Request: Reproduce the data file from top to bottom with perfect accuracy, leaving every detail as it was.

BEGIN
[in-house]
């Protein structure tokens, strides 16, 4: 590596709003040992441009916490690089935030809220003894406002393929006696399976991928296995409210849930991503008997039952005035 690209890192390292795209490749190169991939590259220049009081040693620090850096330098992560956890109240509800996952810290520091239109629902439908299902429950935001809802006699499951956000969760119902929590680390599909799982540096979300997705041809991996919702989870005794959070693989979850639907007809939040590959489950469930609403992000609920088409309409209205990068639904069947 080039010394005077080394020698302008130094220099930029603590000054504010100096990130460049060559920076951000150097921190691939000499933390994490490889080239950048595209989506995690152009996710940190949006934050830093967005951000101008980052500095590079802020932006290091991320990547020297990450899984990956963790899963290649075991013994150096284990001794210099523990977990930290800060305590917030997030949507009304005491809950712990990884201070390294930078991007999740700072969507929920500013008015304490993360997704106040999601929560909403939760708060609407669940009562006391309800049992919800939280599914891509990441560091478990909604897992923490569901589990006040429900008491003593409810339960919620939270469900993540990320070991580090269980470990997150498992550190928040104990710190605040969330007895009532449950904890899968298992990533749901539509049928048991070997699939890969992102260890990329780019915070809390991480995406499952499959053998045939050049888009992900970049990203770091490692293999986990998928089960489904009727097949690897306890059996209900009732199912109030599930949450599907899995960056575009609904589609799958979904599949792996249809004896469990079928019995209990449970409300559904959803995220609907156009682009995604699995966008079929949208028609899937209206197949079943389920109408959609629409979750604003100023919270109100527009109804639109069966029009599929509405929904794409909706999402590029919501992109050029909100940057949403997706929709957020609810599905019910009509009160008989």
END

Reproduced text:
[in-house]
């Protein structure tokens, strides 16, 4: 590596709003040992441009916490690089935030809220003894406002393929006696399976991928296995409210849930991503008997039952005035 690209890192390292795209490749190169991939590259220049009081040693620090850096330098992560956890109240509800996952810290520091239109629902439908299902429950935001809802006699499951956000969760119902929590680390599909799982540096979300997705041809991996919702989870005794959070693989979850639907007809939040590959489950469930609403992000609920088409309409209205990068639904069947 080039010394005077080394020698302008130094220099930029603590000054504010100096990130460049060559920076951000150097921190691939000499933390994490490889080239950048595209989506995690152009996710940190949006934050830093967005951000101008980052500095590079802020932006290091991320990547020297990450899984990956963790899963290649075991013994150096284990001794210099523990977990930290800060305590917030997030949507009304005491809950712990990884201070390294930078991007999740700072969507929920500013008015304490993360997704106040999601929560909403939760708060609407669940009562006391309800049992919800939280599914891509990441560091478990909604897992923490569901589990006040429900008491003593409810339960919620939270469900993540990320070991580090269980470990997150498992550190928040104990710190605040969330007895009532449950904890899968298992990533749901539509049928048991070997699939890969992102260890990329780019915070809390991480995406499952499959053998045939050049888009992900970049990203770091490692293999986990998928089960489904009727097949690897306890059996209900009732199912109030599930949450599907899995960056575009609904589609799958979904599949792996249809004896469990079928019995209990449970409300559904959803995220609907156009682009995604699995966008079929949208028609899937209206197949079943389920109408959609629409979750604003100023919270109100527009109804639109069966029009599929509405929904794409909706999402590029919501992109050029909100940057949403997706929709957020609810599905019910009509009160008989």